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July 2016

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IBEW Sisters Attend U.N. Women's Global
Leadership Program

Talking about women's issues from a global perspective is a tall, sprawling order. To do it in a meaningful way isn't easy. But for the IBEW sisters who attended the Women's Global Leadership Program in March, they left inspired and enlightened.

Each year, the United Nations Commission on the Status of Women, a global policy-making body focused on gender equality, holds meetings to address a range of issues. This year, the focus was on economic empowerment and the AFL-CIO convened a four-day conference in New York to coincide with the U.N. meetings. Fifty people were accepted. Five were from the IBEW.

"It was a great opportunity to meet women from all over the world who are working on labor issues," said Sherilyn Wright, executive assistant to International President Lonnie R. Stephenson. "There is a lot that we can learn from each other."

The agenda included workshops and panels on the global economy and organizing, and meetings of the U.N. Commission.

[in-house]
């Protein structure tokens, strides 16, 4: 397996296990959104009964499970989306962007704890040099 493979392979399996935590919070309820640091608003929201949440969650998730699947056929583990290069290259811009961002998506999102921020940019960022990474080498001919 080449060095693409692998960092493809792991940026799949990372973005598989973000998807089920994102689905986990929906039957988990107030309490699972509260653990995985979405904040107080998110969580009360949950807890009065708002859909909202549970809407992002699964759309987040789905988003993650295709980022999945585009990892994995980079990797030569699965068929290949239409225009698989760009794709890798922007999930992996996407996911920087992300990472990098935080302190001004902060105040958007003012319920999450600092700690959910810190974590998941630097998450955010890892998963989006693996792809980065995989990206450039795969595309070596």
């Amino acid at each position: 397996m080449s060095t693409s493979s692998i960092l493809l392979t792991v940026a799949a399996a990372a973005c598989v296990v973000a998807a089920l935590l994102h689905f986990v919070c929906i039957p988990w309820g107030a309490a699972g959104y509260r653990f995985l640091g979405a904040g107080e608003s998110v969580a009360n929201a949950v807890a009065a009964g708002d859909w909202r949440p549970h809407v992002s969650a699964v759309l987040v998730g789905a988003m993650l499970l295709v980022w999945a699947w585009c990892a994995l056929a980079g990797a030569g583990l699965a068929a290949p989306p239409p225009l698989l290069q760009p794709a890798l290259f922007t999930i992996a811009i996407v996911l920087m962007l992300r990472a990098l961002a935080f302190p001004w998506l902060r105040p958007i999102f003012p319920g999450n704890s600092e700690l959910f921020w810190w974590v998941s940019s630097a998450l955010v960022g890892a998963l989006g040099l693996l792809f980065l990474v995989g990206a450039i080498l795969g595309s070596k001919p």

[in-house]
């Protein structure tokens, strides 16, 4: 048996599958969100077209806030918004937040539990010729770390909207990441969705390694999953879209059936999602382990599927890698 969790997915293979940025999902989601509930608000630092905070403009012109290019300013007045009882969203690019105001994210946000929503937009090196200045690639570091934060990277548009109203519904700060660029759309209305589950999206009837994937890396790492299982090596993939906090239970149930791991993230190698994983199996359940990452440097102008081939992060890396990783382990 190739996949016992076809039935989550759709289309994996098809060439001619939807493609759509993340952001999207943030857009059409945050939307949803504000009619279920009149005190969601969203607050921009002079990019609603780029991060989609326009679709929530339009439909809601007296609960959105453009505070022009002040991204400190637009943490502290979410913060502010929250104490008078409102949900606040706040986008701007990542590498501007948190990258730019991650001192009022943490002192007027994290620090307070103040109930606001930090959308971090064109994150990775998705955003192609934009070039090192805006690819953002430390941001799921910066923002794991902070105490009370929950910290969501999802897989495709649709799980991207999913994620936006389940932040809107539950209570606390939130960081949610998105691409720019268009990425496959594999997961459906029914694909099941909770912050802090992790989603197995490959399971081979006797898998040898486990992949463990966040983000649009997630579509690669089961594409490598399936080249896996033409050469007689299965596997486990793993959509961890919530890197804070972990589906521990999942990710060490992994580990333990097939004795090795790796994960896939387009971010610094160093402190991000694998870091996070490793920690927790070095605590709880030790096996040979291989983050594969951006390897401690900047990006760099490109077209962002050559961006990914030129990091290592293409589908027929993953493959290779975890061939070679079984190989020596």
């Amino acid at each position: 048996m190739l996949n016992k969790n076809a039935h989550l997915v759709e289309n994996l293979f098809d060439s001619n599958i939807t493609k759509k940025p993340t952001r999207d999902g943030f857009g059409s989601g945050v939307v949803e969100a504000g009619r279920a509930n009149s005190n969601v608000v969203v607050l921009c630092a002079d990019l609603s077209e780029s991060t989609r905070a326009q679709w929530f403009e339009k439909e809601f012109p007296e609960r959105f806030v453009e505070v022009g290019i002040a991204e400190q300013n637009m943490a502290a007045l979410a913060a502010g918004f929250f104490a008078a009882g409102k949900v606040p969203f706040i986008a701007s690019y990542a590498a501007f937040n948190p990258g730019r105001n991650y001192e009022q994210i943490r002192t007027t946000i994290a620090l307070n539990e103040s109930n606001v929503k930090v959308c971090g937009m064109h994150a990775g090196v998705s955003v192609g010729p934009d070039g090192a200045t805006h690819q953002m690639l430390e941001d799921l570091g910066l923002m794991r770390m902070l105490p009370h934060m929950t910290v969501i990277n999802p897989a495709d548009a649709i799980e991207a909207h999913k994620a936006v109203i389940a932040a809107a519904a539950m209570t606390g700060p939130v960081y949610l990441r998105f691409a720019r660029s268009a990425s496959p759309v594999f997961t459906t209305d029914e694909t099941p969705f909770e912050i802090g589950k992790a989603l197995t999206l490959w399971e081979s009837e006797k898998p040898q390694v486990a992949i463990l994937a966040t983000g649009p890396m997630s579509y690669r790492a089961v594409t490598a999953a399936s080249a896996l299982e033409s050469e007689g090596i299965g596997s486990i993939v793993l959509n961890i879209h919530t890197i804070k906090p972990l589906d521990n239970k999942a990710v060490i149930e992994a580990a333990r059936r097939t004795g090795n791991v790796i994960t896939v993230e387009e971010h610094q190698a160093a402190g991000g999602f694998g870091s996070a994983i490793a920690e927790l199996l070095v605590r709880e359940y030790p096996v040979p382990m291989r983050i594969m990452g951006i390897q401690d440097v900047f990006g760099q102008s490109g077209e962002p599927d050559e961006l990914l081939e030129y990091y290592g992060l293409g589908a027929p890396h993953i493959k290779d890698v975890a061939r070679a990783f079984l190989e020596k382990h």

"It opened my eyes to the global picture," said Erin Sullivan, a steward with New York Local 3 and chairwoman of the Third District's Women's Committee. She also wrote about the program for her local.

Attendees learned about the global supply chain and how actions in the U.S. impact working people across oceans.

"Everything has a price. Walmart says 'save more, live better.' Well, we pay less but it's on the backs of others," Sullivan said. "Somebody is getting exploited in the supply chain."

"Women workers across borders share common struggles and it is critical that we band together to push for a fair and inclusive economy," said AFL-CIO Secretary-Treasurer Liz Shuler, who spoke at the conference. Shuler is also a member of Portland, Ore., Local 125.

A new AFL-CIO report, "Transforming Women's Work: Policies for an Inclusive Economic Agenda," explores the link between growing income inequality and declining unionization and notes that the benefits of membership are often greater for women. For instance, in Canada, trade union women earn close to CA$7 more than their nonunion counterparts.